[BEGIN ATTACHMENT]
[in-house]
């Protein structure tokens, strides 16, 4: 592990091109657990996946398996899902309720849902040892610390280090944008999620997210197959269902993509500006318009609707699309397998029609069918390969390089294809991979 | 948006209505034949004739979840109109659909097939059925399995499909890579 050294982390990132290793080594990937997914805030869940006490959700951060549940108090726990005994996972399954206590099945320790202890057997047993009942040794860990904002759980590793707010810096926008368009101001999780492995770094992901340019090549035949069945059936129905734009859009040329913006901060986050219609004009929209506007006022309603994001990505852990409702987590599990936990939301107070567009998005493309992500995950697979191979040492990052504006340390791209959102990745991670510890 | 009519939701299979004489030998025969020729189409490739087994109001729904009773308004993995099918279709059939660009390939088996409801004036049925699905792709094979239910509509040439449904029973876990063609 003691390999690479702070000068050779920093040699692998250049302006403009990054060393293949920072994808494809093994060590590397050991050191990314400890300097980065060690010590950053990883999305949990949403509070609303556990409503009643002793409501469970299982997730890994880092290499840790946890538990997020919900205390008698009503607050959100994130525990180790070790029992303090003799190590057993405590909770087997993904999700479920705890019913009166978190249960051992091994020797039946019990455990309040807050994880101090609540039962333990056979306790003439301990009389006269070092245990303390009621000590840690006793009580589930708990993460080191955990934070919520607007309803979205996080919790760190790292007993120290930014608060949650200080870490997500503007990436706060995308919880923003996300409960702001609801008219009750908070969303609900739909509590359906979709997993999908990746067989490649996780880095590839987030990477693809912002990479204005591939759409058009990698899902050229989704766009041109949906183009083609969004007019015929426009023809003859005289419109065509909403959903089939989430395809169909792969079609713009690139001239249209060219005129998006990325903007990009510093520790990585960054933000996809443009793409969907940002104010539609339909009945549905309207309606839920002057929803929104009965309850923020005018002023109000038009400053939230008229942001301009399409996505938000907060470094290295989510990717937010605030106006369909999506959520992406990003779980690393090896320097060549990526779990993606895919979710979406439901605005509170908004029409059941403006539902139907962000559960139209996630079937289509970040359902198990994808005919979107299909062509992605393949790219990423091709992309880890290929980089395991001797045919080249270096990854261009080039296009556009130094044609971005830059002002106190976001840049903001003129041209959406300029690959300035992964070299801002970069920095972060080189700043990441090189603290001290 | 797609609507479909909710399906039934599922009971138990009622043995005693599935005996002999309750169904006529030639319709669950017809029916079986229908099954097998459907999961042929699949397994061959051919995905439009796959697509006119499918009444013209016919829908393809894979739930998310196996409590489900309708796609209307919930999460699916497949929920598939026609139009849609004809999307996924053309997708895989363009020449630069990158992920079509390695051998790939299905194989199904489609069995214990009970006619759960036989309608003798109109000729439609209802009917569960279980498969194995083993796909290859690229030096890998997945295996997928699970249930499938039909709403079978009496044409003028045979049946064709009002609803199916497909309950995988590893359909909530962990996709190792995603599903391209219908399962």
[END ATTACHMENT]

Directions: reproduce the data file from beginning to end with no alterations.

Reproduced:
[in-house]
């Protein structure tokens, strides 16, 4: 592990091109657990996946398996899902309720849902040892610390280090944008999620997210197959269902993509500006318009609707699309397998029609069918390969390089294809991979 | 948006209505034949004739979840109109659909097939059925399995499909890579 050294982390990132290793080594990937997914805030869940006490959700951060549940108090726990005994996972399954206590099945320790202890057997047993009942040794860990904002759980590793707010810096926008368009101001999780492995770094992901340019090549035949069945059936129905734009859009040329913006901060986050219609004009929209506007006022309603994001990505852990409702987590599990936990939301107070567009998005493309992500995950697979191979040492990052504006340390791209959102990745991670510890 | 009519939701299979004489030998025969020729189409490739087994109001729904009773308004993995099918279709059939660009390939088996409801004036049925699905792709094979239910509509040439449904029973876990063609 003691390999690479702070000068050779920093040699692998250049302006403009990054060393293949920072994808494809093994060590590397050991050191990314400890300097980065060690010590950053990883999305949990949403509070609303556990409503009643002793409501469970299982997730890994880092290499840790946890538990997020919900205390008698009503607050959100994130525990180790070790029992303090003799190590057993405590909770087997993904999700479920705890019913009166978190249960051992091994020797039946019990455990309040807050994880101090609540039962333990056979306790003439301990009389006269070092245990303390009621000590840690006793009580589930708990993460080191955990934070919520607007309803979205996080919790760190790292007993120290930014608060949650200080870490997500503007990436706060995308919880923003996300409960702001609801008219009750908070969303609900739909509590359906979709997993999908990746067989490649996780880095590839987030990477693809912002990479204005591939759409058009990698899902050229989704766009041109949906183009083609969004007019015929426009023809003859005289419109065509909403959903089939989430395809169909792969079609713009690139001239249209060219005129998006990325903007990009510093520790990585960054933000996809443009793409969907940002104010539609339909009945549905309207309606839920002057929803929104009965309850923020005018002023109000038009400053939230008229942001301009399409996505938000907060470094290295989510990717937010605030106006369909999506959520992406990003779980690393090896320097060549990526779990993606895919979710979406439901605005509170908004029409059941403006539902139907962000559960139209996630079937289509970040359902198990994808005919979107299909062509992605393949790219990423091709992309880890290929980089395991001797045919080249270096990854261009080039296009556009130094044609971005830059002002106190976001840049903001003129041209959406300029690959300035992964070299801002970069920095972060080189700043990441090189603290001290 | 797609609507479909909710399906039934599922009971138990009622043995005693599935005996002999309750169904006529030639319709669950017809029916079986229908099954097998459907999961042929699949397994061959051919995905439009796959697509006119499918009444013209016919829908393809894979739930998310196996409590489900309708796609209307919930999460699916497949929920598939026609139009849609004809999307996924053309997708895989363009020449630069990158992920079509390695051998790939299905194989199904489609069995214990009970006619759960036989309608003798109109000729439609209802009917569960279980498969194995083993796909290859690229030096890998997945295996997928699970249930499938039909709403079978009496044409003028045979049946064709009002609803199916497909309950995988590893359909909530962990996709190792995603599903391209219908399962």